Heading to the scenic 16 turn, 4.563km/2.835mi Fuji Speedway circuit, in the foothills of the imposing Mount Fuji, Parsons is looking forward to experiencing how different certain areas are in the formula cars.

“I love racing at Fuji, though I there aren’t really any tracks here that I don’t enjoy! Fuji is definitely up in the top though. I think 100R, the long sweeping right hand turn four, will be quite different, as it definitely wasn’t flat in a GT car, but it will be very close to being so in the formula car. With the downforce and lower weight of the cars, the corners speeds will be much higher too. That will be one the critical features in my transition, allowing myself to maximise the downforce, keeping the flow and momentum, with less need to slow for the corners now.”

The young Australian went on to thank his NODA racing team for their efforts in developing the car together, heading into round three this weekend. “The team have been really diligent, working on things since Sugo to give us the best opportunities to get the outcome we need. I have a lot of trust in the people around me and I’m looking forward to continuing to deliver good results. Huge thanks also to the Formula 3 association for their support and the sponsors for making this great, productive and enjoyable year possible.”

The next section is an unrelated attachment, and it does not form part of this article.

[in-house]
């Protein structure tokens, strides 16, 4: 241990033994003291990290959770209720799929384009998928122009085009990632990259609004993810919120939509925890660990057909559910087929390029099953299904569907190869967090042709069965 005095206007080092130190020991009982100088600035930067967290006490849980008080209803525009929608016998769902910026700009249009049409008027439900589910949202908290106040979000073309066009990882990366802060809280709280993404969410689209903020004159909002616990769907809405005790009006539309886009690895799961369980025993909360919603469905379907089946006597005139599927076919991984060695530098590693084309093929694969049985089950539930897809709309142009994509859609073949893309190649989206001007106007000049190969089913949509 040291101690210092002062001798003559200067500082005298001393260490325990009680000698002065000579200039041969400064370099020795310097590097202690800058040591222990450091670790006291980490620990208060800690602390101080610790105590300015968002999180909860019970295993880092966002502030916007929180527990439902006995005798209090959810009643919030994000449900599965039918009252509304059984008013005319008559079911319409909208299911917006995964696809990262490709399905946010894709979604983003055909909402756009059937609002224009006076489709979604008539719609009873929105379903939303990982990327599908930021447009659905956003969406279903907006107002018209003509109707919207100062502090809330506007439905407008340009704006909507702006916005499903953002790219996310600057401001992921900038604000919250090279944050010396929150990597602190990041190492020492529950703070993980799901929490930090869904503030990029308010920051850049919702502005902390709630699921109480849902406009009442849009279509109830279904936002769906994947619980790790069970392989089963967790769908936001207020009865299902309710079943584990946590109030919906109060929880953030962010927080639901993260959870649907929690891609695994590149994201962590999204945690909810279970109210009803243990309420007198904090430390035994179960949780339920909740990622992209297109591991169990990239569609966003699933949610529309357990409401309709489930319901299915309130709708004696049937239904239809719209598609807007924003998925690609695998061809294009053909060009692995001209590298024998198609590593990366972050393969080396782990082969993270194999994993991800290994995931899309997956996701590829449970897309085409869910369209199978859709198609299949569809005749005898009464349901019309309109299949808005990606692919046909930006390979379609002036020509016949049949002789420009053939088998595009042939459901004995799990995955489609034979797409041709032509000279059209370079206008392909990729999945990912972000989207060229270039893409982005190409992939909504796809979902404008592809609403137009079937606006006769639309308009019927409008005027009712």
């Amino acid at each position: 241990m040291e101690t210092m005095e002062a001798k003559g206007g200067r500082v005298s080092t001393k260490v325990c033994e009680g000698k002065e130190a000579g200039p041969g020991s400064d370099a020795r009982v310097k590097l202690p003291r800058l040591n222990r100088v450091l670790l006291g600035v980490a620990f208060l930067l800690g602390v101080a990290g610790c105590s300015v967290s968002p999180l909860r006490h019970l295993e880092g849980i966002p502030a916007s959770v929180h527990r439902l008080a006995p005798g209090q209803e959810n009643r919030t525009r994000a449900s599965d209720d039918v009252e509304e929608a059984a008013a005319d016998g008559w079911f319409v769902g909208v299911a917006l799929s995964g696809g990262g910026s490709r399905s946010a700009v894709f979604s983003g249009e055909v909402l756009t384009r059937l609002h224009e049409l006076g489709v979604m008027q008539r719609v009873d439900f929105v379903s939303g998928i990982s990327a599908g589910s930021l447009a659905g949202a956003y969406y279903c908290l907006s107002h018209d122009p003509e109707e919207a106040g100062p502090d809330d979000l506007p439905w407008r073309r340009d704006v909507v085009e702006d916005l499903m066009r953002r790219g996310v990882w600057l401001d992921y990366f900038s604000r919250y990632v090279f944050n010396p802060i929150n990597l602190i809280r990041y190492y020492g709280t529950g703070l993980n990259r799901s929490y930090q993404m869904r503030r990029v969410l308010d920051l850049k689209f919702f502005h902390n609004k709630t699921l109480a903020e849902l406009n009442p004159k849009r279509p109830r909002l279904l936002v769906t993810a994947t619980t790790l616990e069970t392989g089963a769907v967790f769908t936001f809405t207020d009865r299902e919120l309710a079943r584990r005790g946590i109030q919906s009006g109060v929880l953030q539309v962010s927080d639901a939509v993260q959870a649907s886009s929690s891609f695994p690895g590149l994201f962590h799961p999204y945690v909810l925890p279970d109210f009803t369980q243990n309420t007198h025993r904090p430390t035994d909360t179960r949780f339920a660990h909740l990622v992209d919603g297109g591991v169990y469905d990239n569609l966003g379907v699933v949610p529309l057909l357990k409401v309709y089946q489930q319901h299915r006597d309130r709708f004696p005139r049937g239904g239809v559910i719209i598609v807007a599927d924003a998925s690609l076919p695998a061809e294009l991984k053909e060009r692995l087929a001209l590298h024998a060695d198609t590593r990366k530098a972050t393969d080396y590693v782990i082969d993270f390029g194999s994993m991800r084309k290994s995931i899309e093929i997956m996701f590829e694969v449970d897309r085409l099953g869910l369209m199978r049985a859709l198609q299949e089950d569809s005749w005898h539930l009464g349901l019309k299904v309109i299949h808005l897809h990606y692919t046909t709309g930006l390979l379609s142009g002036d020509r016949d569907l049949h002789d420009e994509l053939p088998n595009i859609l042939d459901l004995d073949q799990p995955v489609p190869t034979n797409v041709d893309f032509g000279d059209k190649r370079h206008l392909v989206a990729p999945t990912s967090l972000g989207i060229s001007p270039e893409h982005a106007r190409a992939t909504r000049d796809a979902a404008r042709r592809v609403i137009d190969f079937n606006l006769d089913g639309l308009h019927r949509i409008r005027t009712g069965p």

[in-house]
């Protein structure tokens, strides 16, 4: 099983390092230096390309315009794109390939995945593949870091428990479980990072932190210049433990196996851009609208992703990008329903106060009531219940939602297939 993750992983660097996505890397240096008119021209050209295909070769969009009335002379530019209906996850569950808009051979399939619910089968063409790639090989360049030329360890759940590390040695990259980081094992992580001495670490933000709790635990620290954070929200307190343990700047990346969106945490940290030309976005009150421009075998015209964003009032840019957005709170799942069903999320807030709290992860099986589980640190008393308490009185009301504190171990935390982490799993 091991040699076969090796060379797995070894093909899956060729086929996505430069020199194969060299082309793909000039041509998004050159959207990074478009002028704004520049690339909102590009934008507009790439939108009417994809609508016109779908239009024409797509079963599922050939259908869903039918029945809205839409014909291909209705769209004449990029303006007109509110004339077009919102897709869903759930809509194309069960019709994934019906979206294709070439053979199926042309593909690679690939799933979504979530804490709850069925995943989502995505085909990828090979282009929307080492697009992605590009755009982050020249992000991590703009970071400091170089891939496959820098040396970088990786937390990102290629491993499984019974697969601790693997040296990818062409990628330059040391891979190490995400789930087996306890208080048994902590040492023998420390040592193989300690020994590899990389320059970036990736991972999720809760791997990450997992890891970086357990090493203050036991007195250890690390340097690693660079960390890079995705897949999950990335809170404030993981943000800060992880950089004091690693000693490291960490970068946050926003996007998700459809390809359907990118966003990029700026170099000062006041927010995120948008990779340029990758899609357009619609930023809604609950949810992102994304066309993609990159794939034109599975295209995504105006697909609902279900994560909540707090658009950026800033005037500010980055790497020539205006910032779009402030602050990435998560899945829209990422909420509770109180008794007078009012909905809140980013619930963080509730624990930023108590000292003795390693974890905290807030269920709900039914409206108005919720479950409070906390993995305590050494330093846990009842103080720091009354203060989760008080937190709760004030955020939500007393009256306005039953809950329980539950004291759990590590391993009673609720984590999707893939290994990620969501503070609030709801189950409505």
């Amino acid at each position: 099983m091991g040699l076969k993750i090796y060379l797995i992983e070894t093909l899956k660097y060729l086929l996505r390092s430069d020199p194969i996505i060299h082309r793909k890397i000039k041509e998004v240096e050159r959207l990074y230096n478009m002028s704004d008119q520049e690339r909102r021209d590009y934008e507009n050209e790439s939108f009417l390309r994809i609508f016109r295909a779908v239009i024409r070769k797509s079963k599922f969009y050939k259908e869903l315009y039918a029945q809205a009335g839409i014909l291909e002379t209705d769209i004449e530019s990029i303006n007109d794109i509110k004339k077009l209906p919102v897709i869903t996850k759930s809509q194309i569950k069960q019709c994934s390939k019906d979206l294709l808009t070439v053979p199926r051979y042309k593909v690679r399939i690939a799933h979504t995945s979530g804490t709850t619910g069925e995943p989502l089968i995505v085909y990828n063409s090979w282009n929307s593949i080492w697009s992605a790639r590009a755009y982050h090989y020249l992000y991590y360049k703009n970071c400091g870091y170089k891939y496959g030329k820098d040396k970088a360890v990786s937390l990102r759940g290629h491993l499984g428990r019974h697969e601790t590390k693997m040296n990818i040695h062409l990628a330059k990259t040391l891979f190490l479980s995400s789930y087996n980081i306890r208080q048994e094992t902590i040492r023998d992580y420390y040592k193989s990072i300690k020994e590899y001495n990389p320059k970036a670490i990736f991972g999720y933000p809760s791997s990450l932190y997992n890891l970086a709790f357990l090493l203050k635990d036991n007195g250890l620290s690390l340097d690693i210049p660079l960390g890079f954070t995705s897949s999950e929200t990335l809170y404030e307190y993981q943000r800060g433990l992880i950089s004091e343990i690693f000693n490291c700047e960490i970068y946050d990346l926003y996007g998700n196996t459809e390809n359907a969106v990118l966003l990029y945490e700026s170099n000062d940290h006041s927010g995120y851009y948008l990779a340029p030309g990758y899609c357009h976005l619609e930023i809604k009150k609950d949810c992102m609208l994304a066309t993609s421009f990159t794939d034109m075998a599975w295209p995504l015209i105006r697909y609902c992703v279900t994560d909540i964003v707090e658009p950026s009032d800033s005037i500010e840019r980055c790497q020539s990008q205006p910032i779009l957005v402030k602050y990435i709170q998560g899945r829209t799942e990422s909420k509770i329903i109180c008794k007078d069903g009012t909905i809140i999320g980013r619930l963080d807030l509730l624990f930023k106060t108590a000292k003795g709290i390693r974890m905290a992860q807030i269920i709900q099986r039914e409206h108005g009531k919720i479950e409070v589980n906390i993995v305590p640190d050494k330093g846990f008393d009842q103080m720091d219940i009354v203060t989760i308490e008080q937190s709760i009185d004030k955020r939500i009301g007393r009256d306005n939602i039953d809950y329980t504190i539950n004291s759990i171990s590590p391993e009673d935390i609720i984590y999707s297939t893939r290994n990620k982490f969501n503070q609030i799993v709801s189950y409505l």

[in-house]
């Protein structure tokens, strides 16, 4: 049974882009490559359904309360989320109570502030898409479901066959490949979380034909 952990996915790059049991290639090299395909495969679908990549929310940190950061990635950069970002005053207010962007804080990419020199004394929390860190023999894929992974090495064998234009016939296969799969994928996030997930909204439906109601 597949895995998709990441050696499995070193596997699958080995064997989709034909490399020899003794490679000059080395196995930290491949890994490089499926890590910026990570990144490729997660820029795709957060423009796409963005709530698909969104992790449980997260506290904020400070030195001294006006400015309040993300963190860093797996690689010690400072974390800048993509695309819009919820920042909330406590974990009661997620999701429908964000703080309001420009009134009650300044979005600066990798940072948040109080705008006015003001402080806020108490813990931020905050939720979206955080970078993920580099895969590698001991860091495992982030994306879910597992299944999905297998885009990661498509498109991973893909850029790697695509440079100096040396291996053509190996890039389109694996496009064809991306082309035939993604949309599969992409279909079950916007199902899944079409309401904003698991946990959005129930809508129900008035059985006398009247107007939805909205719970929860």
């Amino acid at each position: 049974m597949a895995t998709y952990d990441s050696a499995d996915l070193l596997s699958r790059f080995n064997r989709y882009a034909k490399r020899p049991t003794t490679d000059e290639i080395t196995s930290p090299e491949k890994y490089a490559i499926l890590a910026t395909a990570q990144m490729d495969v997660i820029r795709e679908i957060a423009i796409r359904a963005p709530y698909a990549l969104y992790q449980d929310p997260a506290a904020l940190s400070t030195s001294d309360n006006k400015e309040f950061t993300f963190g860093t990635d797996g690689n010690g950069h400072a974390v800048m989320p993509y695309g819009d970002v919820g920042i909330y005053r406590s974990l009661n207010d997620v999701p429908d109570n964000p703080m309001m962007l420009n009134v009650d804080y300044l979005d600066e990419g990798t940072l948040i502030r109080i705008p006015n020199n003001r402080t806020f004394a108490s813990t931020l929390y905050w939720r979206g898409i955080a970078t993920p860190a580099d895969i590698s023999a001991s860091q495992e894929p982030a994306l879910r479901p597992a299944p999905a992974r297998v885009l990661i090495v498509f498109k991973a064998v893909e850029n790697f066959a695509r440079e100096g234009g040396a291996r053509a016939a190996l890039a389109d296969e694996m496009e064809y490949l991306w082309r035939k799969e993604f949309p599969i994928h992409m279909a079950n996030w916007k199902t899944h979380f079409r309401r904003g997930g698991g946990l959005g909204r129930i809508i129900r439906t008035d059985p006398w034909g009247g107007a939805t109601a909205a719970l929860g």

Round three of the Japanese Formula 3 Championship takes place at Fuji Speedway on 7-8 July.

Parsons and team continue positive progress at Sugo

Parsons and team continue positive progress at Sugo

Australian Jake Parsons continued to shine in round two of the Japanese Formula 3 at Sportsland Sugo this weekend, taking away two class wins and a track record. The 23-year-old has shown impressive speed and adaptability on his return to formula cars and is rapidly developing as a strong and clever all-round driver.